‘Lost’ 1000-year-old fortress in Denmark to shed light on how Vikings lived
A historic discovery of a fifth Viking ring fortress in Denmark is finally being celebrated in grand style this week, two years after it was unearthed.
The 1,000 years of secret treasures found by archaeologists in the circular Viking fortress just west of the Zealand town of Køge is expected to contribute enormously to popular knowledge on the Viking Age. The Local reports that this discovery in 2014 was made some 60 years after the fourth fortress was uncovered.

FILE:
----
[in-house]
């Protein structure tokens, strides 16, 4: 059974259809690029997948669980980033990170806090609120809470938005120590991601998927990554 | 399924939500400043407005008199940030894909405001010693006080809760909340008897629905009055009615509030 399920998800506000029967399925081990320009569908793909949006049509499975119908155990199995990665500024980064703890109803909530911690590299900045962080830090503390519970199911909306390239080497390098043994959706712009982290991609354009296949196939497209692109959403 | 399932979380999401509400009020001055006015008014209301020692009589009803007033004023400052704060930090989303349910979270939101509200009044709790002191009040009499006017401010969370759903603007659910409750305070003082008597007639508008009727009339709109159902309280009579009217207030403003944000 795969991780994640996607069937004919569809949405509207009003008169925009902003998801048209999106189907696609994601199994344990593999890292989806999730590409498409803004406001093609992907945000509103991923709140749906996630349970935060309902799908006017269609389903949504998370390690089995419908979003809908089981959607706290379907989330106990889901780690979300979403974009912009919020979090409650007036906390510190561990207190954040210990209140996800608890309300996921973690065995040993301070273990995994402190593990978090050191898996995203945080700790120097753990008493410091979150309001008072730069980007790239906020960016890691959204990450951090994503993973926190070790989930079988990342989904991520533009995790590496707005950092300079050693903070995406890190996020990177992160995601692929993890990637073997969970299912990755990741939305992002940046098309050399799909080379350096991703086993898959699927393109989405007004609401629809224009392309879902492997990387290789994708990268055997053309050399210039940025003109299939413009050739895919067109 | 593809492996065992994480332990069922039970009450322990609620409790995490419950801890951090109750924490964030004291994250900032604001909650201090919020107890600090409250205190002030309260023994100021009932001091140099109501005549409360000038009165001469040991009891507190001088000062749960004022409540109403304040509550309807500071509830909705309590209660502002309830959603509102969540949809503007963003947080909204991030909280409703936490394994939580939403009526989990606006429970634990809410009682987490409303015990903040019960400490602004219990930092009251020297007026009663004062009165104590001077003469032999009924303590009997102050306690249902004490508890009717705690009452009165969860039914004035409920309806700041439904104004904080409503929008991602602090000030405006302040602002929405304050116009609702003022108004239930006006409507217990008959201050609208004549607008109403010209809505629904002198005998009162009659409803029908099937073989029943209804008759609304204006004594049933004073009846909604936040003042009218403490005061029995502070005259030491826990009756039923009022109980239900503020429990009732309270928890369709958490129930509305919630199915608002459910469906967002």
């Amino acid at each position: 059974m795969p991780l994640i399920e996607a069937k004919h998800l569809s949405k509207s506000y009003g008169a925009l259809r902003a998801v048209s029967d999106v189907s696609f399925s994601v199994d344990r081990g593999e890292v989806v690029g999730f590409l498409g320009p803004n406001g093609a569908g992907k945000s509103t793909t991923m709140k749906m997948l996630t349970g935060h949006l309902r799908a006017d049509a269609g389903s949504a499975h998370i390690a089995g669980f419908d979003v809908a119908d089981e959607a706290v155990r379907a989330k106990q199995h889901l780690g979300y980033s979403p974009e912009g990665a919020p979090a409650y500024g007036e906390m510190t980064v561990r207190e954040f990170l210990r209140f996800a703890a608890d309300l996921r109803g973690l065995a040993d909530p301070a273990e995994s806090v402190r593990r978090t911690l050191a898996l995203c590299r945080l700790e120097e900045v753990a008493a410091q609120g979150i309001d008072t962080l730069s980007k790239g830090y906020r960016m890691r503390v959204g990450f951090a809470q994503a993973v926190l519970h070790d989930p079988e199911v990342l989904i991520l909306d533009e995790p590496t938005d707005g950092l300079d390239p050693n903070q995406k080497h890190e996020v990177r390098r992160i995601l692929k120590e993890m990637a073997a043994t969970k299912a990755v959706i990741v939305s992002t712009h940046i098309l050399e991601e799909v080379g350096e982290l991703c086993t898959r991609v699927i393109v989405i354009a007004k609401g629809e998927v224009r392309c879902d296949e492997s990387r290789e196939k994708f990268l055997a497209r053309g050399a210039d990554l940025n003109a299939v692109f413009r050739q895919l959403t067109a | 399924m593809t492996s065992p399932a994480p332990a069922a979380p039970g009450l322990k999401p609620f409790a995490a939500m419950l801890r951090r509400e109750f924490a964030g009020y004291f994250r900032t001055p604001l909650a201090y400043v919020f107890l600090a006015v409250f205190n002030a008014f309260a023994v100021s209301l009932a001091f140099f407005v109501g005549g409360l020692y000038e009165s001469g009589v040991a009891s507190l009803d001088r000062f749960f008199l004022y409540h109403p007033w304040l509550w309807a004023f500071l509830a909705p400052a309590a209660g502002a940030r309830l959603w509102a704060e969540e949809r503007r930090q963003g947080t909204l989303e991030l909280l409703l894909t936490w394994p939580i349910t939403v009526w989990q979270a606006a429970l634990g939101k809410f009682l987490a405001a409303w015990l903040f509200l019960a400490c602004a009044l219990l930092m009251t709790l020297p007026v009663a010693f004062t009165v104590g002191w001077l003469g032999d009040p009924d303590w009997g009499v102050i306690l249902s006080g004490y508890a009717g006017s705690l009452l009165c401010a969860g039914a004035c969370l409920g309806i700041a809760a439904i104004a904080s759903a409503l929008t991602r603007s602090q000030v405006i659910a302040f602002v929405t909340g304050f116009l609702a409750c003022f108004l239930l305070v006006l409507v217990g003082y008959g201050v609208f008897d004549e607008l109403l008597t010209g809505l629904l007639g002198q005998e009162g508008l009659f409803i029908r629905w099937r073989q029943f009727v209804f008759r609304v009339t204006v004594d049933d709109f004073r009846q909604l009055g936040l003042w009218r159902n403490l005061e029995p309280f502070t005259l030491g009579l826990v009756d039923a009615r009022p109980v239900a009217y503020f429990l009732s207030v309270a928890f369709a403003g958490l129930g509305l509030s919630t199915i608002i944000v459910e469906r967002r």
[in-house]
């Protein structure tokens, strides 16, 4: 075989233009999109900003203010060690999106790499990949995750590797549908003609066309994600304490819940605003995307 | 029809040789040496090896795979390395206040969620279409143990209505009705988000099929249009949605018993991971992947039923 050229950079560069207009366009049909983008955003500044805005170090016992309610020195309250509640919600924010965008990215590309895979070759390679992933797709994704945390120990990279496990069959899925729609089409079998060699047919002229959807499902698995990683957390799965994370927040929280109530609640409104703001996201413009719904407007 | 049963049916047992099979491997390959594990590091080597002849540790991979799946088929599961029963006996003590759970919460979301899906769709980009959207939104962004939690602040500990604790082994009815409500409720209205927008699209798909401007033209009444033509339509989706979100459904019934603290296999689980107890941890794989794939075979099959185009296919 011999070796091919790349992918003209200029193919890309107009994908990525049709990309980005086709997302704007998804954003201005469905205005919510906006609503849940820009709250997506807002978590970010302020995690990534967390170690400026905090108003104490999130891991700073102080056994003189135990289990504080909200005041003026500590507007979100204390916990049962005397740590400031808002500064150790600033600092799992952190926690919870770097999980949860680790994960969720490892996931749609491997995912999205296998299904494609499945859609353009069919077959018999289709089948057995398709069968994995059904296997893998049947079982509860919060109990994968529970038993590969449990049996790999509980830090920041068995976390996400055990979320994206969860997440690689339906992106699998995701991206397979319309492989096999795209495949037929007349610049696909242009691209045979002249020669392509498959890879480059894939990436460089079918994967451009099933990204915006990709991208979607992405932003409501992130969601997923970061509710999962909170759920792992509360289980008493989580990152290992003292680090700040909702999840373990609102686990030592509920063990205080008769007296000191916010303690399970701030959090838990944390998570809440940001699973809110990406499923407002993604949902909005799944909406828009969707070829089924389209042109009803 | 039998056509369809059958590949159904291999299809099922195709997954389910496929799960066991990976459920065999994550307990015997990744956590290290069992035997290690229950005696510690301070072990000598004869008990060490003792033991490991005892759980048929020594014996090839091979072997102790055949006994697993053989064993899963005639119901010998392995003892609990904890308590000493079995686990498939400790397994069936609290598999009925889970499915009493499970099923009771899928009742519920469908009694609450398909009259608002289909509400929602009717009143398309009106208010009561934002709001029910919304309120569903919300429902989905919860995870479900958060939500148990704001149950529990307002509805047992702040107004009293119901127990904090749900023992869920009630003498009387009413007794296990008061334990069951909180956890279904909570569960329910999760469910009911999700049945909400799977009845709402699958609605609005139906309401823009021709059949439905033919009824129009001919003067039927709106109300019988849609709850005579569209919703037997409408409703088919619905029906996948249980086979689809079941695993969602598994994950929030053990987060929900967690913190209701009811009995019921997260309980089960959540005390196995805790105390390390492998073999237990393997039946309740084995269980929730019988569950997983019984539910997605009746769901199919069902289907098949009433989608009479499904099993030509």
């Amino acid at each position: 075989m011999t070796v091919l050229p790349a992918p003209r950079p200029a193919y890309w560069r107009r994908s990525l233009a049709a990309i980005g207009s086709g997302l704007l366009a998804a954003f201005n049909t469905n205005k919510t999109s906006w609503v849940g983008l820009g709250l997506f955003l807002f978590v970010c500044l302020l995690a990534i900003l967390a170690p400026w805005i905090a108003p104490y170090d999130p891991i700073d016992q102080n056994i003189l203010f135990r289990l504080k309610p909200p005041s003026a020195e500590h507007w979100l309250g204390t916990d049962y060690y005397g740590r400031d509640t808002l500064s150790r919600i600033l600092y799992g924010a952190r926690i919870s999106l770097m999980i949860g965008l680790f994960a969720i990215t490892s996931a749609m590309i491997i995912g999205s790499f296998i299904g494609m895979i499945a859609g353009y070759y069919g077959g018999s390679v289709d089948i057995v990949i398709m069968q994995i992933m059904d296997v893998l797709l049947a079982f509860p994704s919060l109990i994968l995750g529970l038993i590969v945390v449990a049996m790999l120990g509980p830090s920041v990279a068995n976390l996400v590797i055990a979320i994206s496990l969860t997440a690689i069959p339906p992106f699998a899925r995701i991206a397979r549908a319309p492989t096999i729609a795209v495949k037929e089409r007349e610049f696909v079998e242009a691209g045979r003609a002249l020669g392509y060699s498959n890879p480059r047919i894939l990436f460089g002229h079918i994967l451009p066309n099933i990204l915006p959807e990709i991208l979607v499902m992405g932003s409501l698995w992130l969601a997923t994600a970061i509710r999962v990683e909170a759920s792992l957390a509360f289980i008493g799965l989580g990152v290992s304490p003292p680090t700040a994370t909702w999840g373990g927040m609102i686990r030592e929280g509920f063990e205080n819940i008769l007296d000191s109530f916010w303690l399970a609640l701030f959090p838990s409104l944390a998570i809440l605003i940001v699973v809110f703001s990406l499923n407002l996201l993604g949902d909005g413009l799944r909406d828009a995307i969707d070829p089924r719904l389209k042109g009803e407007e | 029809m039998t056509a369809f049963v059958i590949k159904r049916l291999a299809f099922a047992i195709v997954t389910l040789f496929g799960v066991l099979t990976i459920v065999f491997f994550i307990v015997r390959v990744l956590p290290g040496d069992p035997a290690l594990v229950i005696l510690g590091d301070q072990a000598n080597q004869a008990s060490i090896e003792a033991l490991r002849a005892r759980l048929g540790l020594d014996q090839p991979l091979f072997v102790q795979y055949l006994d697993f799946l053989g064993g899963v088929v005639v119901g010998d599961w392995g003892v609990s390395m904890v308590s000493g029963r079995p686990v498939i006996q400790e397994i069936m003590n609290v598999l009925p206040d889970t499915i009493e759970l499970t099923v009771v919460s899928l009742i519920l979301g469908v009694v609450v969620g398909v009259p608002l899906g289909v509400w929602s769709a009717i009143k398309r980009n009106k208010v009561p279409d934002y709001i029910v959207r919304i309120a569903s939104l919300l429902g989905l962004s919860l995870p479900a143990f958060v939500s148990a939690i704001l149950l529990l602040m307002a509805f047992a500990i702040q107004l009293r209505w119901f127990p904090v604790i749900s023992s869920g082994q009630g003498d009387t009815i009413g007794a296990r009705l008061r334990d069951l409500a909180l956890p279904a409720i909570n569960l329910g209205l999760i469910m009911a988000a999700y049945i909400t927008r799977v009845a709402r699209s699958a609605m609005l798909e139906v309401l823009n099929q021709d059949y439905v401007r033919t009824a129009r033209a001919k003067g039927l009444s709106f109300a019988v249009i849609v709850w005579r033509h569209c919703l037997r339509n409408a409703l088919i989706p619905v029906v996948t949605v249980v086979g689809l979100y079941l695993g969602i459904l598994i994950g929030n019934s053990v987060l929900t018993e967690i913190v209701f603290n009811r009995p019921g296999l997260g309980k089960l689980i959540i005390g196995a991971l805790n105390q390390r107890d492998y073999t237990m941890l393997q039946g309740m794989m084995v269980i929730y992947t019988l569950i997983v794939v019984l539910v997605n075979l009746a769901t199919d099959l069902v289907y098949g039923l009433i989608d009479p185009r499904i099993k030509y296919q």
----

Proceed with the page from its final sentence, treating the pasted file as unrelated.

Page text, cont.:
Queen Margrethe officially unveiled the ‘Borgring’ on Monday and from 1 June, it is being open to the public. Officials believe that the newest discovery will draw up to 30,000 tourists every year.
Archaeologist Jens Ulriksen said presenting the find to the Queen came at the end of two years “excitement” working on the project. He told the news agency Ritzau that the find could provide vital new information on both fortresses and the Viking Age itself. He said it was rare to get to work on such a major excavation, particularly as large-scale digging had been reduced since the 1960s.
The Borgring fortress joins the four previous discoveries -Aggersborg and Fyrkat in northern Jutland, Nonnebakken near Odense and Trelleborg in western Zealand. They date back to the rule of Harald Bluetooth from 958 to his death in 985 or 986. The University of Aarhus’s Archaeological IT has made a 3D reconstruction of the Borgring fortress.